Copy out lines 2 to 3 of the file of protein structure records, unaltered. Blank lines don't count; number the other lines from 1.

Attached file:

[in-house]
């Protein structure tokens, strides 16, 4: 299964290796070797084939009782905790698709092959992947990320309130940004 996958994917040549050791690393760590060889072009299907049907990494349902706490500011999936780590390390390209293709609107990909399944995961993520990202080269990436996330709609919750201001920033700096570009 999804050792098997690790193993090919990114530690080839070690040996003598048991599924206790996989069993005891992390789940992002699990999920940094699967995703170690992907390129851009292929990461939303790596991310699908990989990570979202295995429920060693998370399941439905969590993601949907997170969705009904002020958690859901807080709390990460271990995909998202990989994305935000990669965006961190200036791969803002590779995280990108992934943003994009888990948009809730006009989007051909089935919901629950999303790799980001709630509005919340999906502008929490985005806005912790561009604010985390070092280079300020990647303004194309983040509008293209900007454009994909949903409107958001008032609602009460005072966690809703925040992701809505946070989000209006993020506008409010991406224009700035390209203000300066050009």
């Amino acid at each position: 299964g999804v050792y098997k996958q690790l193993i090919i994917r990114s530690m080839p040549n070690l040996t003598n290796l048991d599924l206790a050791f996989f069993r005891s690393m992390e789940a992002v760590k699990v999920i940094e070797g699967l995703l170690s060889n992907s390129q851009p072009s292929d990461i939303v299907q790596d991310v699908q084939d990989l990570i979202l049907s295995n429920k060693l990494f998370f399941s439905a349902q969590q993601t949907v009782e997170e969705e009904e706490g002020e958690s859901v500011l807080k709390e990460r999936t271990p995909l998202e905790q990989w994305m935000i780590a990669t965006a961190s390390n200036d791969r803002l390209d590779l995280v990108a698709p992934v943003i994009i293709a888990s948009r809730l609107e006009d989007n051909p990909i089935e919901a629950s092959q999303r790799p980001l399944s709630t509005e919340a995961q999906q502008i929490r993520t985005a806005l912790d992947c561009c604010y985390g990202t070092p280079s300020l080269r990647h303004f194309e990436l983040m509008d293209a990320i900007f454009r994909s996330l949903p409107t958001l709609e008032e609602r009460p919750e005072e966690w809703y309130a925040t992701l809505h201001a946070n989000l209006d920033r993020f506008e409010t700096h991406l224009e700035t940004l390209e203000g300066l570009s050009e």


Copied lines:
């Protein structure tokens, strides 16, 4: 299964290796070797084939009782905790698709092959992947990320309130940004 996958994917040549050791690393760590060889072009299907049907990494349902706490500011999936780590390390390209293709609107990909399944995961993520990202080269990436996330709609919750201001920033700096570009 999804050792098997690790193993090919990114530690080839070690040996003598048991599924206790996989069993005891992390789940992002699990999920940094699967995703170690992907390129851009292929990461939303790596991310699908990989990570979202295995429920060693998370399941439905969590993601949907997170969705009904002020958690859901807080709390990460271990995909998202990989994305935000990669965006961190200036791969803002590779995280990108992934943003994009888990948009809730006009989007051909089935919901629950999303790799980001709630509005919340999906502008929490985005806005912790561009604010985390070092280079300020990647303004194309983040509008293209900007454009994909949903409107958001008032609602009460005072966690809703925040992701809505946070989000209006993020506008409010991406224009700035390209203000300066050009």
């Amino acid at each position: 299964g999804v050792y098997k996958q690790l193993i090919i994917r990114s530690m080839p040549n070690l040996t003598n290796l048991d599924l206790a050791f996989f069993r005891s690393m992390e789940a992002v760590k699990v999920i940094e070797g699967l995703l170690s060889n992907s390129q851009p072009s292929d990461i939303v299907q790596d991310v699908q084939d990989l990570i979202l049907s295995n429920k060693l990494f998370f399941s439905a349902q969590q993601t949907v009782e997170e969705e009904e706490g002020e958690s859901v500011l807080k709390e990460r999936t271990p995909l998202e905790q990989w994305m935000i780590a990669t965006a961190s390390n200036d791969r803002l390209d590779l995280v990108a698709p992934v943003i994009i293709a888990s948009r809730l609107e006009d989007n051909p990909i089935e919901a629950s092959q999303r790799p980001l399944s709630t509005e919340a995961q999906q502008i929490r993520t985005a806005l912790d992947c561009c604010y985390g990202t070092p280079s300020l080269r990647h303004f194309e990436l983040m509008d293209a990320i900007f454009r994909s996330l949903p409107t958001l709609e008032e609602r009460p919750e005072e966690w809703y309130a925040t992701l809505h201001a946070n989000l209006d920033r993020f506008e409010t700096h991406l224009e700035t940004l390209e203000g300066l570009s050009e």